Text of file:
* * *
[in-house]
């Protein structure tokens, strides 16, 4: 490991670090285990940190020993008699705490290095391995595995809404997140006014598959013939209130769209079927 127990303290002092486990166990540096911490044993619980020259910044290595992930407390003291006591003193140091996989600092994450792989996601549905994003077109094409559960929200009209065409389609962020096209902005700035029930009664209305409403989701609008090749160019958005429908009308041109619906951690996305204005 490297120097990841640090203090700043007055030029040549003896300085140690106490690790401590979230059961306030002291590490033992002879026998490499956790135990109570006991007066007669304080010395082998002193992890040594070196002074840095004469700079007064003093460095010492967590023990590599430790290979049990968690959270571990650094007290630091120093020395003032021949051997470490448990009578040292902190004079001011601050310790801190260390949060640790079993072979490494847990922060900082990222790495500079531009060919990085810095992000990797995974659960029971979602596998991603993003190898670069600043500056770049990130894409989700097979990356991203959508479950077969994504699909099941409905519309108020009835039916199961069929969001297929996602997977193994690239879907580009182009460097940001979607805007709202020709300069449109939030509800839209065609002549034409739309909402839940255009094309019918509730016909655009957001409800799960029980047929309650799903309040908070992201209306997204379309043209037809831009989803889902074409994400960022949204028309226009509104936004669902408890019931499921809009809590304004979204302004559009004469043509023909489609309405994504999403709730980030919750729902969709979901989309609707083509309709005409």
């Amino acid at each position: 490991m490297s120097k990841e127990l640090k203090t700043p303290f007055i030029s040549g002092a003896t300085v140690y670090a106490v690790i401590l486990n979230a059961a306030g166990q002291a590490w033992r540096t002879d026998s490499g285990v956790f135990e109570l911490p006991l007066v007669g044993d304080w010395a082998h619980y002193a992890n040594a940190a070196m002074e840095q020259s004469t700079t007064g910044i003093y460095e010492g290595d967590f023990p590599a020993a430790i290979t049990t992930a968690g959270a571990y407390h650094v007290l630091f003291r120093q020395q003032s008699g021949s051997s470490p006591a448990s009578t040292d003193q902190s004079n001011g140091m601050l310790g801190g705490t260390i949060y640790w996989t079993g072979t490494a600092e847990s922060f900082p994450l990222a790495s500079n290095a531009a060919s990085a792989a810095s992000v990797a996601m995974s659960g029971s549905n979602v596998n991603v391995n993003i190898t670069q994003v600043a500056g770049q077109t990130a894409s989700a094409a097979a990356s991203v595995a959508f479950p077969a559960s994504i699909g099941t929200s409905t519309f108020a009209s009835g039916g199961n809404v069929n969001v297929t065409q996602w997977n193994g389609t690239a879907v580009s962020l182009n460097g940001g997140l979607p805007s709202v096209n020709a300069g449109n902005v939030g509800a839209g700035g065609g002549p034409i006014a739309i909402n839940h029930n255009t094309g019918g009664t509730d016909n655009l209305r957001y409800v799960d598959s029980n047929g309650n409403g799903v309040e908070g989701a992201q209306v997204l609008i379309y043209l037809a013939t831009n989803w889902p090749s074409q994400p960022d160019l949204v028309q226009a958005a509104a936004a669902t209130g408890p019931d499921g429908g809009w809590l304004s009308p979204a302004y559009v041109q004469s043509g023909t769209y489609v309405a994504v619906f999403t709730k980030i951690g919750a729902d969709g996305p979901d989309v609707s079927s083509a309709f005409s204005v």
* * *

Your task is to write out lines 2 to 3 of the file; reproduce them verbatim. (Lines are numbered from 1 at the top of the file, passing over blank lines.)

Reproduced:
């Protein structure tokens, strides 16, 4: 490991670090285990940190020993008699705490290095391995595995809404997140006014598959013939209130769209079927 127990303290002092486990166990540096911490044993619980020259910044290595992930407390003291006591003193140091996989600092994450792989996601549905994003077109094409559960929200009209065409389609962020096209902005700035029930009664209305409403989701609008090749160019958005429908009308041109619906951690996305204005 490297120097990841640090203090700043007055030029040549003896300085140690106490690790401590979230059961306030002291590490033992002879026998490499956790135990109570006991007066007669304080010395082998002193992890040594070196002074840095004469700079007064003093460095010492967590023990590599430790290979049990968690959270571990650094007290630091120093020395003032021949051997470490448990009578040292902190004079001011601050310790801190260390949060640790079993072979490494847990922060900082990222790495500079531009060919990085810095992000990797995974659960029971979602596998991603993003190898670069600043500056770049990130894409989700097979990356991203959508479950077969994504699909099941409905519309108020009835039916199961069929969001297929996602997977193994690239879907580009182009460097940001979607805007709202020709300069449109939030509800839209065609002549034409739309909402839940255009094309019918509730016909655009957001409800799960029980047929309650799903309040908070992201209306997204379309043209037809831009989803889902074409994400960022949204028309226009509104936004669902408890019931499921809009809590304004979204302004559009004469043509023909489609309405994504999403709730980030919750729902969709979901989309609707083509309709005409």
């Amino acid at each position: 490991m490297s120097k990841e127990l640090k203090t700043p303290f007055i030029s040549g002092a003896t300085v140690y670090a106490v690790i401590l486990n979230a059961a306030g166990q002291a590490w033992r540096t002879d026998s490499g285990v956790f135990e109570l911490p006991l007066v007669g044993d304080w010395a082998h619980y002193a992890n040594a940190a070196m002074e840095q020259s004469t700079t007064g910044i003093y460095e010492g290595d967590f023990p590599a020993a430790i290979t049990t992930a968690g959270a571990y407390h650094v007290l630091f003291r120093q020395q003032s008699g021949s051997s470490p006591a448990s009578t040292d003193q902190s004079n001011g140091m601050l310790g801190g705490t260390i949060y640790w996989t079993g072979t490494a600092e847990s922060f900082p994450l990222a790495s500079n290095a531009a060919s990085a792989a810095s992000v990797a996601m995974s659960g029971s549905n979602v596998n991603v391995n993003i190898t670069q994003v600043a500056g770049q077109t990130a894409s989700a094409a097979a990356s991203v595995a959508f479950p077969a559960s994504i699909g099941t929200s409905t519309f108020a009209s009835g039916g199961n809404v069929n969001v297929t065409q996602w997977n193994g389609t690239a879907v580009s962020l182009n460097g940001g997140l979607p805007s709202v096209n020709a300069g449109n902005v939030g509800a839209g700035g065609g002549p034409i006014a739309i909402n839940h029930n255009t094309g019918g009664t509730d016909n655009l209305r957001y409800v799960d598959s029980n047929g309650n409403g799903v309040e908070g989701a992201q209306v997204l609008i379309y043209l037809a013939t831009n989803w889902p090749s074409q994400p960022d160019l949204v028309q226009a958005a509104a936004a669902t209130g408890p019931d499921g429908g809009w809590l304004s009308p979204a302004y559009v041109q004469s043509g023909t769209y489609v309405a994504v619906f999403t709730k980030i951690g919750a729902d969709g996305p979901d989309v609707s079927s083509a309709f005409s204005v």